French Fashion Show 2017

Aujourd’hui, l’année 6 a tenu son défilé de mode français annuel. Le thème de cette année était les drapeaux africains et les enfants vêtus des couleurs du drapeau d’un pays africain. Beaucoup de pays étaient représentés, mais le plus populaire était l’Ouganda car c’est notre thème d’étude ce terme. En outre, les enfants sont très conscients que notre école jumelée, l’école primaire de Kafuro, est en Ouganda.

Avec beaucoup de style, les enfants ont marché sur le podium, ont montré leurs vêtements et parlé de ce qu’ils portaient en français! Ils ont aussi chanté des chansons françaises!

Année 6 remercie tous les parents qui sont venus et regardé plus M. Haycock, qui a fait la mise en scène look si atmosphérique.

 

And for our non-French speakers:

Today, Year 6 held their annual French Fashion Show. This year’s theme was African flags and the children dressed in the colours of the flag of an African country. Many countries were represented, but the most popular was Uganda as it is our study focus this term. Also, the children are very aware that our twinned school, Kafuro Primary School, is in Uganda.

With great style, the children walked down the catwalk, showed off their clothes and talked about what they were wearing in French! They also sang some French songs!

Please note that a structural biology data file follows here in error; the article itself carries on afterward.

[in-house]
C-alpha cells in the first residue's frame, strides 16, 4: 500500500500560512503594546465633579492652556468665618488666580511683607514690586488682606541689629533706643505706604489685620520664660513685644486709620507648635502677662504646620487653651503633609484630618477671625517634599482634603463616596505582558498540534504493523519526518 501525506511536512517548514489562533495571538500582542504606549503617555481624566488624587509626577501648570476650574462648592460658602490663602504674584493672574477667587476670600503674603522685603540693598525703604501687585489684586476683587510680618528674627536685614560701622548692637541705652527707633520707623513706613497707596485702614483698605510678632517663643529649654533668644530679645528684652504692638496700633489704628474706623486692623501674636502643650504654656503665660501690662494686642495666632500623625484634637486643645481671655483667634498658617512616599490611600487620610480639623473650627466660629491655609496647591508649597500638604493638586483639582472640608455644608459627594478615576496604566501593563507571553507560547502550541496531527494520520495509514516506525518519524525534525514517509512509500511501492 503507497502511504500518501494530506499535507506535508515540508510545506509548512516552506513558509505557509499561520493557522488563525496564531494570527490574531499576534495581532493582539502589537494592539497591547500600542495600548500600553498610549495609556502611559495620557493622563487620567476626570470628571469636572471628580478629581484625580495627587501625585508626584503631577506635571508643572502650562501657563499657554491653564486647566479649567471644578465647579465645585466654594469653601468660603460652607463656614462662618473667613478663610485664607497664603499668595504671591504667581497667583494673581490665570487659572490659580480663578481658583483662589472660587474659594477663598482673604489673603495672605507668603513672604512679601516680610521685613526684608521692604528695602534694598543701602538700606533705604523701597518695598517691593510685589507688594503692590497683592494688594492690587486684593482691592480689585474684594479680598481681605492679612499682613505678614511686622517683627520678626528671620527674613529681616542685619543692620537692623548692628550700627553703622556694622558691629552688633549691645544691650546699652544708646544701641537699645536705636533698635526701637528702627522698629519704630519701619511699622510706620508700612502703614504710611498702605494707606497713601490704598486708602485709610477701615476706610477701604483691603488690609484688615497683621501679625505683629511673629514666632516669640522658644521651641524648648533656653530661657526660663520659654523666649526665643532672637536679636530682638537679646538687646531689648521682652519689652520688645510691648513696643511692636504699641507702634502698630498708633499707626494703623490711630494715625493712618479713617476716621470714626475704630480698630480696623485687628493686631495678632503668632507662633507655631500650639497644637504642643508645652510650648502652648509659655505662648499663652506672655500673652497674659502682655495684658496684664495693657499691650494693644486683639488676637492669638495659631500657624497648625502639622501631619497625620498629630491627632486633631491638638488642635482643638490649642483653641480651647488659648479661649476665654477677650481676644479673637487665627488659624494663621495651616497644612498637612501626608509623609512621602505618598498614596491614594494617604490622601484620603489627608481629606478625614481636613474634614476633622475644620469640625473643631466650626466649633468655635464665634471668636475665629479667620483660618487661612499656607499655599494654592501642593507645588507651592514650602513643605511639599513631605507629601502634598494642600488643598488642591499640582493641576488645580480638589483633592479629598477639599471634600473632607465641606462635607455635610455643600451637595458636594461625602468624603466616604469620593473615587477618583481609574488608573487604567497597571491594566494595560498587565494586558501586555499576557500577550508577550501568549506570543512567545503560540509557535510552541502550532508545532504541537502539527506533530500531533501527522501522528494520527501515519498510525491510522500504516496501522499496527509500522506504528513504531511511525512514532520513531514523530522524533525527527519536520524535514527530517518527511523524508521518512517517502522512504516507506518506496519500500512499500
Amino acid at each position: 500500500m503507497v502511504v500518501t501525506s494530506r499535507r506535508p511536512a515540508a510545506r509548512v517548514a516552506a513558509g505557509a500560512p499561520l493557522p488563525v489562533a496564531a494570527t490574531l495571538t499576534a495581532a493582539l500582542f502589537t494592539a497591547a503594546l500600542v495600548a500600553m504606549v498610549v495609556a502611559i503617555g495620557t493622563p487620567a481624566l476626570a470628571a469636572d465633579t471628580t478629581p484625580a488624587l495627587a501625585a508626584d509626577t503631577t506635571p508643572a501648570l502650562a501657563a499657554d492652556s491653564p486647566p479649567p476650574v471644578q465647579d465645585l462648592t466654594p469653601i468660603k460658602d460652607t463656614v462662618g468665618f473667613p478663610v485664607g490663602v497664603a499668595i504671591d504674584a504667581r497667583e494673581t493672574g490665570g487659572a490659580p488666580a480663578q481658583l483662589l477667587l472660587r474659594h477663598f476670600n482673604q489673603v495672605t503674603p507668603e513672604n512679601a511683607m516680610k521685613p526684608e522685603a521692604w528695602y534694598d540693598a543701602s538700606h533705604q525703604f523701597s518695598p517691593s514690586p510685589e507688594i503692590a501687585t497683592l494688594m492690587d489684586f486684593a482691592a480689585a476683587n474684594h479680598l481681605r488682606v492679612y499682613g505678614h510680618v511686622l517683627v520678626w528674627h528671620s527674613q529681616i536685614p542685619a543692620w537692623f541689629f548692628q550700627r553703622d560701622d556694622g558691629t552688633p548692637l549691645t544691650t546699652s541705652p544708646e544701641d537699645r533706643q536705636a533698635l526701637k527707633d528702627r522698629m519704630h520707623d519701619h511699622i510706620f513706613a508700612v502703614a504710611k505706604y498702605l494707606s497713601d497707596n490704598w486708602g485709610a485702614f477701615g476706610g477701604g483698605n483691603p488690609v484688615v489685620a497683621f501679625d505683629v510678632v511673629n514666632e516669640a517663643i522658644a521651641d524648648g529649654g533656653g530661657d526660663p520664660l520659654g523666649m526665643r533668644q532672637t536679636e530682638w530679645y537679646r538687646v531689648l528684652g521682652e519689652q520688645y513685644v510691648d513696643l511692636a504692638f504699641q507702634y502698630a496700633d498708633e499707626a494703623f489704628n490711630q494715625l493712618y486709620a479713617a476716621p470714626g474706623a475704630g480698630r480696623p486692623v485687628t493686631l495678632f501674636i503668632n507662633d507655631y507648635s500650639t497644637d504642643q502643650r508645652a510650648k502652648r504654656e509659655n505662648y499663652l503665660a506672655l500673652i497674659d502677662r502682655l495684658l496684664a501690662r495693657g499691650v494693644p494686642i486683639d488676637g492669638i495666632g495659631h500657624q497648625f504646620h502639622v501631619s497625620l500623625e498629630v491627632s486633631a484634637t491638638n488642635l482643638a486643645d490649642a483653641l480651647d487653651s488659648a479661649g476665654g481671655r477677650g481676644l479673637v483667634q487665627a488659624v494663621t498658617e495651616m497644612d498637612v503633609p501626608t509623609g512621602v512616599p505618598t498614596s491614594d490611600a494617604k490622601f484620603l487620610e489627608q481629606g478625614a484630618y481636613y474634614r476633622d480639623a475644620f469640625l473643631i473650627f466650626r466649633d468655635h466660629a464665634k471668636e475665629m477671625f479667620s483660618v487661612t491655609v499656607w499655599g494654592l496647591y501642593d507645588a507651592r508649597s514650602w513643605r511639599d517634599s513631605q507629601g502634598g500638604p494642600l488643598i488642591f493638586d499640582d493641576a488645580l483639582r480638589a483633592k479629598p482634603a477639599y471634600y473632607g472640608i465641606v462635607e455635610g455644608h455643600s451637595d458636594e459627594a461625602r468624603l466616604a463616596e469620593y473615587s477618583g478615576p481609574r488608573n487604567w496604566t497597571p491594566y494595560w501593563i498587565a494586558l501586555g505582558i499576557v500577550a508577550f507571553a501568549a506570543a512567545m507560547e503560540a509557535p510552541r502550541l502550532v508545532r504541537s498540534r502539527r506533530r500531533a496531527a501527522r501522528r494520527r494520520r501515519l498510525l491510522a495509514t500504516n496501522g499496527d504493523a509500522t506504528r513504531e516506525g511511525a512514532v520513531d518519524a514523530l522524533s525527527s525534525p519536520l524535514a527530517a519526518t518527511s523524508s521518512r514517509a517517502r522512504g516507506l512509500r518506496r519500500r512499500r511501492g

Year 6 would like to thank all the parents who came and watched plus Mr Haycock, who made the staging look so atmospheric.

 

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African Printing

In art, Rowan Class have been looking at African patterns as we are learning about Uganda. The first thing we did was practise printing, as most of us didn’t know how to do this. We got into groups and worked on how to print different patterns. We had to roll acrylic paint on a palette until it was nice and thick and then we had to roll it on to a polystyrene tile on which we had created a design. The next step was to place the tile on black paper and push it down.